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US hands American serviceman suspected of rape over to Japanese police in Okinawa


OKINAWA CITY, Japan (AP) _ U.S. authorities handed over an American serviceman accused of rape to Japanese police on Friday, resolving a standoff that strained relations and fanned resentment of the U.S. military in Okinawa.

Okinawa police took Staff Sgt. Timothy Woodland into custody at Kadena Air Base, where the suspect has been stationed, and took him to the police station, said base spokeswoman Lt. Col. Seavy Shapiro.

There, Woodland was formally placed under arrest, public broadcaster NHK reported.

The handover came after U.S. Ambassador Howard Baker announced in Tokyo that Washington had given the go ahead for the transfer.

Baker spoke late Friday afternoon after talks with Japanese Foreign Minister Makiko Tanaka. He said the decision had been made ``after careful consideration of the facts.''

Woodland, a 24-year-old stationed at Okinawa's Kadena Air Base, is suspected in the rape of a local woman in her 20s last week in a popular tourist area on the southern island.

Woodland has denied the allegations, and the U.S. government had refused to hand him over to Japanese custody until it received assurances that his rights would be protected. The U.S. demands reportedly concern Woodland's legal defense and his access to a translator.

The handover was made after a joint U.S.-Japan commission met to finalize arrangements for the handover.

Woodland underwent questioning at a Japanese police station Friday. He was moved back to Kadena in the late afternoon to await word from the commission, before being driven back to the police station for the formal transfer.

``In our discussion with the Japanese government, we have satisfied ourselves that our U.S. service member will receive fair and humane treatment throughout his custody,'' Baker said, adding that the U.S. government regretted any misconduct.

The Japanese government praised the accord.

``We both might have lacked understanding about each other, but we eventually reached an amicable solution, and that's good,'' said Chief Cabinet Secretary Yasuo Fukuda.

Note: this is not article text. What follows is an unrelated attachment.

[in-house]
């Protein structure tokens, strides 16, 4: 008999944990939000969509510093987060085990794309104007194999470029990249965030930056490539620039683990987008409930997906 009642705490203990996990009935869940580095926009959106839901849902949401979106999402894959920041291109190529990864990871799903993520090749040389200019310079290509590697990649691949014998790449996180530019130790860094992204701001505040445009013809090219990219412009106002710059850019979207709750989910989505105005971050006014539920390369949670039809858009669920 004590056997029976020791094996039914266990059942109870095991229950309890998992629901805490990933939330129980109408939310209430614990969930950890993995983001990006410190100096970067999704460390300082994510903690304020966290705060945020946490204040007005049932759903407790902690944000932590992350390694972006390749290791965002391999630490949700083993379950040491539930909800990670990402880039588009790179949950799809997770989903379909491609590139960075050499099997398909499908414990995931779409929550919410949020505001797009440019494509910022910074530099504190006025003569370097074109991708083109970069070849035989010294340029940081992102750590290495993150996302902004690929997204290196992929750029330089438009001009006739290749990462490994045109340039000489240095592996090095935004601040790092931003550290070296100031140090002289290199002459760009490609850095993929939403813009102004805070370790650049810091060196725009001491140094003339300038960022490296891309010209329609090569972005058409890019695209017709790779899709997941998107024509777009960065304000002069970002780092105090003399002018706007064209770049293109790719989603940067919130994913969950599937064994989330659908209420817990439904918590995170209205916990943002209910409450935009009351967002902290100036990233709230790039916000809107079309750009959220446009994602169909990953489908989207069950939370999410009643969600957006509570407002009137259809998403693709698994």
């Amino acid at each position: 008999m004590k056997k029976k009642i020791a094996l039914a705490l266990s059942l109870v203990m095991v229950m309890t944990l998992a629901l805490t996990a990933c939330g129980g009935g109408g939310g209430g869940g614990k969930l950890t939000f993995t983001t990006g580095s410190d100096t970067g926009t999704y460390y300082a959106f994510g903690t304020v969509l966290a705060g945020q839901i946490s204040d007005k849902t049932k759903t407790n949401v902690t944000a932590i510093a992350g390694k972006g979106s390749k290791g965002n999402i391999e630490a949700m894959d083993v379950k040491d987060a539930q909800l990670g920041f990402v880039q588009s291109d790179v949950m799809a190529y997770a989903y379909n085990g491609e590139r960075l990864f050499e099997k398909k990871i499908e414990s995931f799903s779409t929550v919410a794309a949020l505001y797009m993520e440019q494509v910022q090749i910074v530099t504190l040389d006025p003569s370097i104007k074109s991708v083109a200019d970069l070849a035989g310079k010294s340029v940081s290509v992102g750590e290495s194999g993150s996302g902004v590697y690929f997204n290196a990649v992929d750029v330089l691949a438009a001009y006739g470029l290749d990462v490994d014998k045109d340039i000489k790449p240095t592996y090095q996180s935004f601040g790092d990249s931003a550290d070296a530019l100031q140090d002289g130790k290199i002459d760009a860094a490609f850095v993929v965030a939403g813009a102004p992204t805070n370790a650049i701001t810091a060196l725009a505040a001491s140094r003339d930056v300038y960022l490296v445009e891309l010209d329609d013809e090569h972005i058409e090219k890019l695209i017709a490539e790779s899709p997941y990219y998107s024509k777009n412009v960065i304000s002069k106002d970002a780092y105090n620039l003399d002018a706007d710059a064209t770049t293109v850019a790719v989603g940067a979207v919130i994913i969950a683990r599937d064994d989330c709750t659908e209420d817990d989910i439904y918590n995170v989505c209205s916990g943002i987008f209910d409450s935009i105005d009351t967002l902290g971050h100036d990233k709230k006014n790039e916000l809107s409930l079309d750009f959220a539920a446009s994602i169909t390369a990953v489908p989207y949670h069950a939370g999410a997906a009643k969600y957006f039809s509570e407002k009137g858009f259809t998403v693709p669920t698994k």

Tanaka told reporters after her meeting with Baker that the agreement would dispel any doubts about the fairness of the Japanese criminal justice system.

``We are also obligated to show the rest of the world that Japan has a good legal system that is fully capable of handling the case,'' she said.

Under an agreement governing the U.S. military presence in Japan, local officials generally need U.S. approval to take custody of military suspects. Police on Okinawa say they wanted Woodland turned over to them in order to wrap up their investigation as soon as possible.

Police spokesman Akira Namihira said that authorities had given Woodland a lie detector test, but he would not provide the results. He said the test was administered before Woodland's arrest warrant was issued on Monday.

As is customary in Japan, no defense attorney had been present during the pre-arrest questioning of Woodland, Okinawa police say. Japanese prosecutors _ not the defense _ assign translators when non-Japanese speakers are being questioned. An interpreter has been provided at Woodland's interrogation sessions.

The Japanese side had appeared to be losing patience with American demands that they change their procedures.

``Crimes committed in Japan should be tried according to Japanese law,'' said Defense Agency chief Gen Nakatani. ``Privileges should not be applied in this case just because the suspect is a U.S. serviceman.''

Washington's hesitation to give approval for Woodland's handover had generated anger on Okinawa, and renewed criticism of the special legal status granted to the 26,000 troops stationed here.

Okinawa Gov. Keiichi Inamine said the case showed the limits of the bilateral agreement governing U.S. military affairs in Japan, and he said it should be revised to speed the handover of U.S. military suspects.

``The slow progress has fueled anger and frustration among people in Okinawa,'' Inamine said.

Woodland would become only the second American serviceman turned over to Japanese authorities prior to the filing of actual charges, and the first on Okinawa. He had been held in U.S. military custody following the June 29 attack, and police here have had an arrest warrant for him since Monday.

The first such handover was made in 1996, when an American was suspected of attempted murder near Nagasaki. He was later convicted and sentenced to 13 years in prison.

Huge protests on Okinawa following the rape of a 12-year-old schoolgirl by three U.S. servicemen in 1995 prompted Washington to agree to consider handing over suspects before charges are filed.

Woodland will likely be tried in a Japanese court and face several years in a Japanese prison if convicted. Japan's conviction rate for cases that go to trial is more than 95 percent.

In a resolution, the Okinawa prefectural assembly noted that this small island on Japan's southern fringe bears most of the burden of hosting the nearly 50,000 U.S. troops in this country. The assembly in the northern Okinawan city of Nago also adopted a protest resolution on Friday.
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